In O’Riordan v Chu [2023], a noise dispute occurred between two lot owners in a strata building, an upstairs and a downstairs resident. The conflict dates back to 2019, when the upstairs resident, the Applicant, first reported disturbances from the lot below, occupied by the Respondent. In 2021, the Applicant escalated the matter to the NSW Civil and Administrative Tribunal, seeking compliance with a nuisance-related by-law and Section 153 of the Act. The case revolved around the effectiveness of the installed floor tiles in mitigating noise and whether the Respondent’s use of their lot constituted an unreasonable nuisance under the SSMA and strata by-laws.

While deciding the case, the Tribunal made significant observations about the evidentiary requirements for proving a nuisance under the Act. The Applicant submitted a noise diary as lay evidence to document various incidents of noise. However, the Tribunal found that this diary did not convincingly demonstrate excessive or unreasonable noise transfer. The diary provided limited insight into the magnitude or impact of the sounds, and it lacked context about other potential noise sources like voices, music, or television, which could have influenced the perceived disturbance.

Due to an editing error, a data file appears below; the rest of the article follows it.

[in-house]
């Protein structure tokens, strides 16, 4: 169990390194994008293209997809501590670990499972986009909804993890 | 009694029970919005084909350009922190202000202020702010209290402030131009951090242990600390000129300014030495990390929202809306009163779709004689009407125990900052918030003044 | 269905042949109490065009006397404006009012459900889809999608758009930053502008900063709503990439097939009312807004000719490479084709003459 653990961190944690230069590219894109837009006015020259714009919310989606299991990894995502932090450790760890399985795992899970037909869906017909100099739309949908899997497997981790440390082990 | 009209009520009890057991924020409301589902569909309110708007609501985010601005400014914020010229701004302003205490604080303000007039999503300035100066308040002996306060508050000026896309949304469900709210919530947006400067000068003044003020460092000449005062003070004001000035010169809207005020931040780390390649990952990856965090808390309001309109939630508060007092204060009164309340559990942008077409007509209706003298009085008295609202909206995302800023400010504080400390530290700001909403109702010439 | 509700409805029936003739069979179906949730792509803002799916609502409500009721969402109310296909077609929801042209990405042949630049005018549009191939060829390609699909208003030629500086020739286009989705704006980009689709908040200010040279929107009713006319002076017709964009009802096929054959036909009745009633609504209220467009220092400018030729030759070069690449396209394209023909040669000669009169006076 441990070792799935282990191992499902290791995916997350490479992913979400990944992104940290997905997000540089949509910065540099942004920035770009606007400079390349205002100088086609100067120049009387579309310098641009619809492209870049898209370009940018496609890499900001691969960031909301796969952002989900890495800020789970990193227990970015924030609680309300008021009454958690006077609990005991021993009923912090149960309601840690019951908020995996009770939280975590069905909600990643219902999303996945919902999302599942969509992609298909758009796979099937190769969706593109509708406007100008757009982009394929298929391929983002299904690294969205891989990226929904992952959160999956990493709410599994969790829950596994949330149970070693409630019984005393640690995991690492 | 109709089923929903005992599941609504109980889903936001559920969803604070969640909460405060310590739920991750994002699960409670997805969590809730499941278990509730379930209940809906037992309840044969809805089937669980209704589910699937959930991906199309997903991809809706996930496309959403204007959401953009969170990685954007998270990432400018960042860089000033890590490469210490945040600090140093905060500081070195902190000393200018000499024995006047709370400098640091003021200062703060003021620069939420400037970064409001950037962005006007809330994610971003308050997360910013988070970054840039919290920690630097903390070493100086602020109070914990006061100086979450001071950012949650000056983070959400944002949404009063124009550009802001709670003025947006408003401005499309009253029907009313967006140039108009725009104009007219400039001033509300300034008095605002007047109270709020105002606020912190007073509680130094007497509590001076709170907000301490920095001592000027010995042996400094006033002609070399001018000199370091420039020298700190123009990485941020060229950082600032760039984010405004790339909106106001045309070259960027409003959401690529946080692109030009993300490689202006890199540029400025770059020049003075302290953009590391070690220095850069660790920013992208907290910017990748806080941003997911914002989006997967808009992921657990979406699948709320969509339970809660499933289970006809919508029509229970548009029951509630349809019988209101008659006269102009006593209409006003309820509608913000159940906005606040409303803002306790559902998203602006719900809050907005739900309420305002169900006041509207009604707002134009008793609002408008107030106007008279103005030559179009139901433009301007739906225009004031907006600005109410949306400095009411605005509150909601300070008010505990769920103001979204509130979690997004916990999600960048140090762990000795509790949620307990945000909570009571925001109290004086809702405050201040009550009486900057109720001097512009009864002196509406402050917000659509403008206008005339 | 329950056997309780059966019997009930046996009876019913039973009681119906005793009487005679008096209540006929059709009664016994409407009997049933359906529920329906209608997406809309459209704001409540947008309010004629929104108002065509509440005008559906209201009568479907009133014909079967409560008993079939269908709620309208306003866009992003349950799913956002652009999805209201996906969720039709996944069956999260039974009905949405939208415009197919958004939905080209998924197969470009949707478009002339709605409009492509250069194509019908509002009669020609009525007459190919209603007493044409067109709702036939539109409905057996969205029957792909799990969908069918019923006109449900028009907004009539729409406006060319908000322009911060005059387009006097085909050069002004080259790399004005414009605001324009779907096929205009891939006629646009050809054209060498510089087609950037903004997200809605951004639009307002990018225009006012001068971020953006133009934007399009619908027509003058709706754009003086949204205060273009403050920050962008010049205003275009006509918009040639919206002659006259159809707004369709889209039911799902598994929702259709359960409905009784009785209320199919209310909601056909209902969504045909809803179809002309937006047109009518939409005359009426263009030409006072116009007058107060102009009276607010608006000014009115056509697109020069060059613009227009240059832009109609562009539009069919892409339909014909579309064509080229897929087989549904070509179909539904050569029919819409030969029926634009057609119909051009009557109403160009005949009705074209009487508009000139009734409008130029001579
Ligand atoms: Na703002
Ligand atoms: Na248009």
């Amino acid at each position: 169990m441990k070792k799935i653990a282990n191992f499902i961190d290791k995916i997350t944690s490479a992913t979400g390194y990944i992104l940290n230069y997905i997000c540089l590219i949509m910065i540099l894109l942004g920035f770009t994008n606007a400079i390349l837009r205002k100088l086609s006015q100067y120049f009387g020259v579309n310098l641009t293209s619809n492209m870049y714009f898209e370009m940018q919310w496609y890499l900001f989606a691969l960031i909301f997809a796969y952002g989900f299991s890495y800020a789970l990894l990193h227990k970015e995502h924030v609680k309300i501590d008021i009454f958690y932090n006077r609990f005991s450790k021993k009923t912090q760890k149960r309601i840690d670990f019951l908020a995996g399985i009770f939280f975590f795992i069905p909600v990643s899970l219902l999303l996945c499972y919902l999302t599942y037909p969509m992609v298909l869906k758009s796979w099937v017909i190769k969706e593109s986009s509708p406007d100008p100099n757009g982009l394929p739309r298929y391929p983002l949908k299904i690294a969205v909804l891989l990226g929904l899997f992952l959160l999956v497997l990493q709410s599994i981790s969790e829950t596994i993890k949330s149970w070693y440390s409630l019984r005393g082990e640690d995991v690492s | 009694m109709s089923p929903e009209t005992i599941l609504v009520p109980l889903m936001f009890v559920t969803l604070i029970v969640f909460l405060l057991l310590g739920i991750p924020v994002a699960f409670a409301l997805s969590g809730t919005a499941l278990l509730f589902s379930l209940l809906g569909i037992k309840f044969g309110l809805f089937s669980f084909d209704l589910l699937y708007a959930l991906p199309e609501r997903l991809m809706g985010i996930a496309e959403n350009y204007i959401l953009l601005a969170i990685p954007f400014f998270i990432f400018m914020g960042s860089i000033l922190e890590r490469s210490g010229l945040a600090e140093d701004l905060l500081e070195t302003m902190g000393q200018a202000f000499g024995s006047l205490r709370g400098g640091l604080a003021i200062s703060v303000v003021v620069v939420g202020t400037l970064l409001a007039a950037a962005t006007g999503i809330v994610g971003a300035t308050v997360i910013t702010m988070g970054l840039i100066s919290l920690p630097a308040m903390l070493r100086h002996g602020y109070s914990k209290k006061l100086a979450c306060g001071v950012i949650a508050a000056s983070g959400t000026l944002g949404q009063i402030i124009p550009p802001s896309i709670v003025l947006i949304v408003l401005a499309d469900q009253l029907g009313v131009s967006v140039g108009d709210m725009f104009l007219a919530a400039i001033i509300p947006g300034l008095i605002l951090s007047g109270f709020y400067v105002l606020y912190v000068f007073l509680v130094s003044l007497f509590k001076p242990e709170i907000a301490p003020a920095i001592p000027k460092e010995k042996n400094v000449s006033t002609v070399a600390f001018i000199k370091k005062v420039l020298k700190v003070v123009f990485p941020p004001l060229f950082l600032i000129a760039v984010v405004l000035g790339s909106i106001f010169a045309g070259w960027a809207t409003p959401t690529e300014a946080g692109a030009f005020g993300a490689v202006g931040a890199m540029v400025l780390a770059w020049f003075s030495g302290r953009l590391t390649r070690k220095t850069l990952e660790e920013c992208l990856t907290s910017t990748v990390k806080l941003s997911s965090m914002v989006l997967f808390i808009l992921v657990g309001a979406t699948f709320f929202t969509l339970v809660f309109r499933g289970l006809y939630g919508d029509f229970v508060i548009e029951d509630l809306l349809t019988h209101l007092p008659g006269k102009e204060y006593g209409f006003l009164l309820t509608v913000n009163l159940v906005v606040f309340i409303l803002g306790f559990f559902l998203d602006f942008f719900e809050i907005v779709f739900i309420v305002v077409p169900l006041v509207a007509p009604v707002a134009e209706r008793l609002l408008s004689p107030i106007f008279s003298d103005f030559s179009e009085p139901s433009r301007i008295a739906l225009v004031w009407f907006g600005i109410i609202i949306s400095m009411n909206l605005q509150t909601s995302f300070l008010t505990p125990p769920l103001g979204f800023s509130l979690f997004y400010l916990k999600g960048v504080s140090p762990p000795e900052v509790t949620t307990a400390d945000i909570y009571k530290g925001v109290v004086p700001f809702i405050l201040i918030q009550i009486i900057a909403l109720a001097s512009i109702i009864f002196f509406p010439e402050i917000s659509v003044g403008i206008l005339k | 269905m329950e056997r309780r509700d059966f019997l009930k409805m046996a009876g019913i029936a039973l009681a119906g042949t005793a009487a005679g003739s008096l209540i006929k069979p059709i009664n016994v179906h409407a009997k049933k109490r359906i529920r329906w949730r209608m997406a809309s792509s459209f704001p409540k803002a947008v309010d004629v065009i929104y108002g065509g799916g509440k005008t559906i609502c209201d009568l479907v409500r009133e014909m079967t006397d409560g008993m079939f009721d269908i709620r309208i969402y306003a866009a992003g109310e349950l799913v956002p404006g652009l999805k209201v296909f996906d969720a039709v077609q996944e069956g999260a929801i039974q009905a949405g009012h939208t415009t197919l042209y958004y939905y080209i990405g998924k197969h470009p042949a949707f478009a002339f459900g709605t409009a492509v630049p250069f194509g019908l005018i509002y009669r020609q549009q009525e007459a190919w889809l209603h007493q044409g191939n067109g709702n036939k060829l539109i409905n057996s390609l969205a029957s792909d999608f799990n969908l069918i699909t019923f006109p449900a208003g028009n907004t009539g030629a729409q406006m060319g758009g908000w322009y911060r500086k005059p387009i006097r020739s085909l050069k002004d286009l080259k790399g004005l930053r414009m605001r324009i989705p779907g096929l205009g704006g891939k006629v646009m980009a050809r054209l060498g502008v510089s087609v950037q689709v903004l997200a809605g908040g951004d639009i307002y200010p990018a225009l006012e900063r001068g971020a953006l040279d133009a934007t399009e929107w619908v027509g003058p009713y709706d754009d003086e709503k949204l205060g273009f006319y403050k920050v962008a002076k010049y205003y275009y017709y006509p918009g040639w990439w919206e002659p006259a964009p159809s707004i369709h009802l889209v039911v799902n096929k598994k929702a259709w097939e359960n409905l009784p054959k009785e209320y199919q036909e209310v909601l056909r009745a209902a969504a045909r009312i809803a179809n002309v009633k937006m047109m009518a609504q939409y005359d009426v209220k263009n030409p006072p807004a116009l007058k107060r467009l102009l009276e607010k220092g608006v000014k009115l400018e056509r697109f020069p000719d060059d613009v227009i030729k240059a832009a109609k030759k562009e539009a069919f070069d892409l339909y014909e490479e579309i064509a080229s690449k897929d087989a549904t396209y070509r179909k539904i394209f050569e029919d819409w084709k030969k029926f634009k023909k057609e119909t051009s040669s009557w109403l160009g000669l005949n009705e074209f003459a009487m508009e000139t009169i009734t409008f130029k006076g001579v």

The Applicant also provided an acoustic report as expert evidence. The Tribunal noted that while the report detailed noise transmission, it did not include specific information regarding the volume of the noise made by various activities in situ. This lack of detailed data made it difficult for the Tribunal to assess the significance of the noise transmission and whether it constituted a nuisance.

The Tribunal’s decision underscores the importance of providing detailed, contextual, and conclusive evidence when alleging a nuisance under the SSMA. It illustrates that both the quality of lay evidence and expert evidence are crucial in establishing the presence of an actionable nuisance in strata disputes.

Dealing with Noise from Common Property: Is the Owners Corporation Liable?

While it is clear that you might have an actionable claim against your neighbours if there is undue levels of noise causing disturbance, but what about a scenario where the noise emanates from a common property? Is the owners corporation liable in such cases? Well, yes. The case Haramis v The Owners – Strata Plan No. 51923 [2023] addresses a dispute regarding the responsibility of the owners corporation for maintaining noisy pipework in a strata building.